During the Middle Ages, religious men, suffering from presbyopia, and often holding candles and wearing spectacles, worked on transcribing sacred texts: glasses were thus associated with rigour and effort (Vitols, 1994). Subsequently, the creation of universities in Europe facilitated the access to and democratization of knowledge. Since then, glasses have become a work tool for several intellectuals, such as researchers, philosophers, professors, students and authors. Vitols (1994) points this out stating, “their common point is their strong relationship with the book world, and with writing in general.” Moreover, eyeglass wearers have repeatedly been persecuted, since their appearance corroborated their belonging to specific groups, critical of totalitarianism: intellectuals, journalists and artists (Evrard, 2003).
Wearing glasses—ideally round glasses—is thus a way for people to show others that they belong to a certain social class and to outline their thirst for knowledge, but also to express their desire to be liked (and sometimes eroticized) for their intelligence.
If glasses are sometimes part of seduction, they are usually seen as an obstacle in intimate proximity: it is common to take glasses off and to use this gesture as a way to emphasize the upcoming sexual pleasure, or to make it a courtship ritual (Vitols, 1994). Keeping glasses on during the sexual act is more exceptional than usual.
Since pornography oftentimes relies on fantasies and unconsumed possibilities of those who watch it, wearing glasses in mainstream or alternative pornography is no exception. In real life, you do it without glasses—in porn, they do it with.
In 2017, Mia Khalifa was the second most searched porn star on Pornhub (Pornhub, 2018). In most of the videos she partook in during her pornography career, Khalifa wore big plastic glasses. Likewise, other alt pornography famous figures—Charlotte Sartre and Mickey Mod, did not hesitate to wear glasses to impersonate, respectively, an obedient student in Lessons in Discipline and a perverse doctor in Dirty Doctor.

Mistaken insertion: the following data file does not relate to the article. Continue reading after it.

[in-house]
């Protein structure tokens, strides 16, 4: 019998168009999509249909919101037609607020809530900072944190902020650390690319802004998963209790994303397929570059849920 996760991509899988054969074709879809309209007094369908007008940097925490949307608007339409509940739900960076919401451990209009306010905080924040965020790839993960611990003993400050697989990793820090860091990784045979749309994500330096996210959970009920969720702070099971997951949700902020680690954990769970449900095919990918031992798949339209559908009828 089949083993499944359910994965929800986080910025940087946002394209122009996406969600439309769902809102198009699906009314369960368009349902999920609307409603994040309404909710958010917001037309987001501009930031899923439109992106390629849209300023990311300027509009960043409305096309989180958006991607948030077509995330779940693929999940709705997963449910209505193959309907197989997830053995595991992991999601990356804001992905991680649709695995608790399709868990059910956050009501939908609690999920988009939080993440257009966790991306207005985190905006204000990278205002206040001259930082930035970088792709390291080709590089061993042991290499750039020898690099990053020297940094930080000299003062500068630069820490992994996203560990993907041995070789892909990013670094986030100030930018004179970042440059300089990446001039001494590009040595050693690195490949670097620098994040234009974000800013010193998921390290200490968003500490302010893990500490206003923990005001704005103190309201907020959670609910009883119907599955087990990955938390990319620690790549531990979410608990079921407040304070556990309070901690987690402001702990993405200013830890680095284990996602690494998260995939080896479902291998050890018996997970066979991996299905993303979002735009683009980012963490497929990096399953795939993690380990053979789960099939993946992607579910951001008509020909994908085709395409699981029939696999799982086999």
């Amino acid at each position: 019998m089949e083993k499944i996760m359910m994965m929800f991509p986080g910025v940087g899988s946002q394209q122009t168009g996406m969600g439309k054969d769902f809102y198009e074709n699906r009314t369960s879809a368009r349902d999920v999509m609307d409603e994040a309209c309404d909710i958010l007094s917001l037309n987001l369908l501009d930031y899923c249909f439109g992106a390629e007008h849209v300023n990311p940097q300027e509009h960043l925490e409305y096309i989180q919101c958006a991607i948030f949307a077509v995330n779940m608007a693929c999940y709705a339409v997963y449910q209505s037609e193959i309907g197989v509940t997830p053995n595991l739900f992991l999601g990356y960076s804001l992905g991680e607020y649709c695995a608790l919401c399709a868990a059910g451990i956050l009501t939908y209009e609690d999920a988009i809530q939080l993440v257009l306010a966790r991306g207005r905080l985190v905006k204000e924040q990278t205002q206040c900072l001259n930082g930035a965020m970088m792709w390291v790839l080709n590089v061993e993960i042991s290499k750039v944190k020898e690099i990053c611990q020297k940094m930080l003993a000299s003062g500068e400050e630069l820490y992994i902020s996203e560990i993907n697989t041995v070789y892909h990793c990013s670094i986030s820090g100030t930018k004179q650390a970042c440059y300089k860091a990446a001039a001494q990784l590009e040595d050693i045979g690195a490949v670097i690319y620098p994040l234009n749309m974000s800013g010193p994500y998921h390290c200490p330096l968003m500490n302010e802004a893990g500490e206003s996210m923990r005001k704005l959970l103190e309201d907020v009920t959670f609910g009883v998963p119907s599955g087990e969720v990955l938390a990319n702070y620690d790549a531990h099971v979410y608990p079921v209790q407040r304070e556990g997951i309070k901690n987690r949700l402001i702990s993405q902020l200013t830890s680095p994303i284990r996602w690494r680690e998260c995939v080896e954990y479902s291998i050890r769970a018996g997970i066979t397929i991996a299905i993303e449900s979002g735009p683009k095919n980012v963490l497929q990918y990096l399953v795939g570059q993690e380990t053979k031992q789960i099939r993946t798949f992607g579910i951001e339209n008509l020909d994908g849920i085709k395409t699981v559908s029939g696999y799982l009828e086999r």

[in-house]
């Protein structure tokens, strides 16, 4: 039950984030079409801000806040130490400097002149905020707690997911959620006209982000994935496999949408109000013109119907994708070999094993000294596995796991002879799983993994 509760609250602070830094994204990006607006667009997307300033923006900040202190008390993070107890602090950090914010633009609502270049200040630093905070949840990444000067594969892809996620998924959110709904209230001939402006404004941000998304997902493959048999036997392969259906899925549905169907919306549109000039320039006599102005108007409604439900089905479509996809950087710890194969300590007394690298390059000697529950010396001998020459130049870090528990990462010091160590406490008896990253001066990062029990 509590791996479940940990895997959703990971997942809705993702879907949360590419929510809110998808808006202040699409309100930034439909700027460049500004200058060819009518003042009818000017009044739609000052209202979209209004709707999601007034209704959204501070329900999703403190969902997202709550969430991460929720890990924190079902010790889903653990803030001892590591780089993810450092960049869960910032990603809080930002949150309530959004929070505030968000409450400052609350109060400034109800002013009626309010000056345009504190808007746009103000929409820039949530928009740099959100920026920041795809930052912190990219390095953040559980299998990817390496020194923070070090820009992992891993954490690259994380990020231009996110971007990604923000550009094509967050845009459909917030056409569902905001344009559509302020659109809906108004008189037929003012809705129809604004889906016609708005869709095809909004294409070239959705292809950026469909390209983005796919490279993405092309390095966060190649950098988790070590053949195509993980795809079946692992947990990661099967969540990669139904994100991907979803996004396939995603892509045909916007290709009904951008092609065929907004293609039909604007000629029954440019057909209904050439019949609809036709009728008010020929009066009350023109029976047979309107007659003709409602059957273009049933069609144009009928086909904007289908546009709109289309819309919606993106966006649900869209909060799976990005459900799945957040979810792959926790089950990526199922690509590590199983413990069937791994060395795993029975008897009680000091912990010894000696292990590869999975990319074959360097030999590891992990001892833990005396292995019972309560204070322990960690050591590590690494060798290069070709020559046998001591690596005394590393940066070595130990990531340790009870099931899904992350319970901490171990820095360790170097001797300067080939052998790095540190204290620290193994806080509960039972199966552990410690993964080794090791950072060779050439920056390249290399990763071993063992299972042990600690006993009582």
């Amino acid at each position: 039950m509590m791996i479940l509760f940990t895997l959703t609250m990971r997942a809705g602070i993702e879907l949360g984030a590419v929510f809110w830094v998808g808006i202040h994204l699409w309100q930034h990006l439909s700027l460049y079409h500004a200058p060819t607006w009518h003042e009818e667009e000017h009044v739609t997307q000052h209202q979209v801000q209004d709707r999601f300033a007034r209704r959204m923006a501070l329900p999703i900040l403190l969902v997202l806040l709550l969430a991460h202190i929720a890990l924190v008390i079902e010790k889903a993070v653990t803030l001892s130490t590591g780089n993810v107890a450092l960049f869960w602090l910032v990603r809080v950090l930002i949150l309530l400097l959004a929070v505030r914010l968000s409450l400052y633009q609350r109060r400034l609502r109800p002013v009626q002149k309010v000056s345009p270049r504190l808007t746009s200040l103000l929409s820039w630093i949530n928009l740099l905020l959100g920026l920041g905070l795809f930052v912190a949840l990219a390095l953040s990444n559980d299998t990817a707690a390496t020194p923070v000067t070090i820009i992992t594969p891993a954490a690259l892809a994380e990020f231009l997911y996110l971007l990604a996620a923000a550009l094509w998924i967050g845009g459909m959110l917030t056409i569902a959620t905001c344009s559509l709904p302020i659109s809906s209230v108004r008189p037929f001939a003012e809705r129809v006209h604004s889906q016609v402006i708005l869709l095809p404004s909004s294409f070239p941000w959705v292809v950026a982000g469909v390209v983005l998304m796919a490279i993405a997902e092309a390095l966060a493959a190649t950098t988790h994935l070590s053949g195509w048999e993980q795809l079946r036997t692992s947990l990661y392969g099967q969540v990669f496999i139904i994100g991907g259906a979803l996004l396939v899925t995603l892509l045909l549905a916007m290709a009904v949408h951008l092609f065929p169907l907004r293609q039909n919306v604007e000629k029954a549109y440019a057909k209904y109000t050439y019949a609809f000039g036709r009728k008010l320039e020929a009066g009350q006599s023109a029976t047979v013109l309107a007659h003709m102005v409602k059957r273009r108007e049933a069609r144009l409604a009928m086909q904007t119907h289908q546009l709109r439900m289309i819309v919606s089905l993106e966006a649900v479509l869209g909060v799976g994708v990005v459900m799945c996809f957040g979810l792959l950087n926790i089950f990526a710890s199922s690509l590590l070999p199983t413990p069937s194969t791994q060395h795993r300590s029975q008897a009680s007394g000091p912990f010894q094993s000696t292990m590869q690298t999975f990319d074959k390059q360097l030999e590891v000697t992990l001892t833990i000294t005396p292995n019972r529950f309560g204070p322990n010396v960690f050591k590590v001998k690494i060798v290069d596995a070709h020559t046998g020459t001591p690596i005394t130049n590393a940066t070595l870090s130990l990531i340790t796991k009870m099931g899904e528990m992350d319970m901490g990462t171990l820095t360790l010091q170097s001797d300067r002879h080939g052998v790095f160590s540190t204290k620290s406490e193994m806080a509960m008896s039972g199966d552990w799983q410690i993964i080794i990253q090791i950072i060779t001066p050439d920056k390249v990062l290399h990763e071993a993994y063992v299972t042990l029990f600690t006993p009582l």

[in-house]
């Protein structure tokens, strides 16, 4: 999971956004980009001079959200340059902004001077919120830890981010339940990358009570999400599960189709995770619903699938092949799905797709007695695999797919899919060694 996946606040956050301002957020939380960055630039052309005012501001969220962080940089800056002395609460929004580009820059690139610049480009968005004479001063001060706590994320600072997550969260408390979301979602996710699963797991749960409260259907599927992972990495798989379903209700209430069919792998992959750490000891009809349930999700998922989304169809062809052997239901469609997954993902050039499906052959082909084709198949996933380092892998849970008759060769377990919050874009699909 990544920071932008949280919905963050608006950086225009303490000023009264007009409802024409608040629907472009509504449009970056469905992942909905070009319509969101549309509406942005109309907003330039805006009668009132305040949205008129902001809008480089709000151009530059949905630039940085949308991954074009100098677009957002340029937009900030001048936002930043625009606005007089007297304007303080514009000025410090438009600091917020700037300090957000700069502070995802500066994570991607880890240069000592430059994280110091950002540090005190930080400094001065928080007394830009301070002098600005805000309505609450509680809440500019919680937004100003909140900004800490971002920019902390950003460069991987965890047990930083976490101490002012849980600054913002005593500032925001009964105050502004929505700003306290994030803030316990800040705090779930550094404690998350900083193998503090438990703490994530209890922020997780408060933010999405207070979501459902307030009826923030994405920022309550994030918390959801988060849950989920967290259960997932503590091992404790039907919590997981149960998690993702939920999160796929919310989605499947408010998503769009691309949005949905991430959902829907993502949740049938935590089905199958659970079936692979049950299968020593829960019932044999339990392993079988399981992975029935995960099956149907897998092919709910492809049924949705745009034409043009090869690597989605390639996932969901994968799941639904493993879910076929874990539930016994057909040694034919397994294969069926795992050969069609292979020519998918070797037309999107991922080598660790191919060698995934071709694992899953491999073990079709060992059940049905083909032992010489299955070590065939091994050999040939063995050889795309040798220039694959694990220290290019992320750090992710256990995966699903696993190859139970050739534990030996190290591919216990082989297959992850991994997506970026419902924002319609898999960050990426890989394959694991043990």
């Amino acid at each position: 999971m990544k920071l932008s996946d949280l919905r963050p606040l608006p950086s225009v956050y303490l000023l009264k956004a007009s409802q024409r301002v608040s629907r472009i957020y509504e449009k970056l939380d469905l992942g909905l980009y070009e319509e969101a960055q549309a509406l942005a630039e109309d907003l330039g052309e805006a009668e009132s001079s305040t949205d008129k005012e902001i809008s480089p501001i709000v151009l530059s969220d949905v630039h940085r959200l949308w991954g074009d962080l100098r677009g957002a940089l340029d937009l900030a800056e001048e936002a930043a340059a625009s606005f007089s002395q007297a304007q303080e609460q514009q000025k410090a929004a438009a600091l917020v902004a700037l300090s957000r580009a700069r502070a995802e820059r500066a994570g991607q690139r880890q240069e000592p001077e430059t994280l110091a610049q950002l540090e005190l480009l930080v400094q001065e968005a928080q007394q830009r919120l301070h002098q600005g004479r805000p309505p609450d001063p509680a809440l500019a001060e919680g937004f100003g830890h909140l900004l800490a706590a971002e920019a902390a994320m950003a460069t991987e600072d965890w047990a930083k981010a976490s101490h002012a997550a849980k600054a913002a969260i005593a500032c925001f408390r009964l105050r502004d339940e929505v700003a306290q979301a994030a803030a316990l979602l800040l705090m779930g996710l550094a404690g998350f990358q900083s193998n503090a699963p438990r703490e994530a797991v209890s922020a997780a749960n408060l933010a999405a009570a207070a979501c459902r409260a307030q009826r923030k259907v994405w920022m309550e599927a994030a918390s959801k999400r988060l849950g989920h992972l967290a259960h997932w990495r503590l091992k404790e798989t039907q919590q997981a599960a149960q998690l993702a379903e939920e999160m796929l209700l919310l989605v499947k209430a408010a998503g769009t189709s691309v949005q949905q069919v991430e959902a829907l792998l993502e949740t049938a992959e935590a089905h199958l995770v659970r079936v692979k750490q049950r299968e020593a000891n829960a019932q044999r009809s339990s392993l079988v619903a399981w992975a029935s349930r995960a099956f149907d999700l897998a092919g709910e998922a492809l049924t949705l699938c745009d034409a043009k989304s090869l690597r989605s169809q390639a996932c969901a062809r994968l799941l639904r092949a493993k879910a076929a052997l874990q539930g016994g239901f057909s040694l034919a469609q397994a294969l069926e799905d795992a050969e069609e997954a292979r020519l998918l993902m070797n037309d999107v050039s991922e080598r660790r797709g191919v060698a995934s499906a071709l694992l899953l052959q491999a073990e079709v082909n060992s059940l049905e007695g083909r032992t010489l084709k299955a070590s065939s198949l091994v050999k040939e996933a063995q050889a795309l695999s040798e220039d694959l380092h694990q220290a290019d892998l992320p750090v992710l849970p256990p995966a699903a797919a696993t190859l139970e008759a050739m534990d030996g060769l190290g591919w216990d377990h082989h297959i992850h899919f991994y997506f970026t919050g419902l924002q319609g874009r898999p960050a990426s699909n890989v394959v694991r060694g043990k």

Moreover, Pornhub noted that men are 160% more likely than women to use keywords that will lead them to videos with glasses (for example, “glasses porn”), and that visitors aged 18 to 24 were more interested in this sub-category. Although the searches for this sub-category equate to 2% of the searches for “MILF,” the “glasses porn” phrase is as searched as “students” and “swinger” (Pornhub, 2016). If this phenomenon seems marginal, it is important to notice that the #girlswithglasses hashtag generates more than a million photos on Instagram.
The erotic potential of glasses cannot be exhausted without an alternative reading of it, beyond the generally accepted codes of porn and seduction. The Glasses Overs Contacts (GOC) phenomenon—when someone who does not have a serious vision problem still decides to wear contact lenses under thick glasses—and virtual spaces that eroticize myopic women (including the unbeatable High Myopic Girls) remind us that standards of beauty can be overturned and questioned: “There is one more important part in wearing glasses －the sexual part. Like many other GOC wearers I like women with strong glasses. The fact that they wear glasses with thick lenses does not detract their beauty. The opposite is true. For me, their glasses and their lenses accentuate and magnify their beauty and sexual attractiveness” (What is GOC?, n.d.).
No matter if they are considered a fetish or just having a (really) preferred sexual interest, GOC adepts and the devotees of myopia seem to see a kind of beauty and eroticism that society has trouble seeing.
By highlighting the relationship between glasses and the body, by appealing to notions of intimacy, fetishization and erotic capital, and by emphazing the symbolic charge of the object—in terms of its links to knowledge (sapiophilia), power (pornography) and subversion (Glasses Over Contacts)—the erotic potential of glasses is underlined. As a cultural object, glasses offer the potential to make visible the mechanisms by which individuals create, embody and project an identity, in order to embody desire.
Evrard, F. (2003). L’érotique des lunettes. Paris : Éditions Imago.
Hakim, C. (2010). Erotic Capital. European. Sociological Review, 26(5), 499-518. doi : 10.1093/esr/jcq014
Murray, S. and Albrechtsen, N. (2012). Fashion spectacles, spectacular fashion : eyewear styles and shapes from vintage to 2020. Londres: Thames & Hudson.
Perruccio, A.V., Badley, E.M. and Trope, G.E. (2010). A Canadian population-based study of vision problems: assessing the significance of socioeconomic status. Canadian Journal of Ophthalmology, 45(5), 477-483. doi : 10.3129/i10-061
Pornhub. (2018, January 9). 2017 Year in Review. Retrieved from https://www.pornhub.com/insights/2017-year-in-review
Pornhub. (2016, August 2nd). Looking into Glasses Porn. Retrieved from https://www.pornhub.com/insights/glasses-porn
Vitols, A. (1994). Dictionnaire des lunettes : historique et symbolique d’un objet culturel. Paris : C. Bonneton.
(s.d.) What is GOC?. Retrieved from http://bobbygoc.sweb.cz/texts/textindex.htm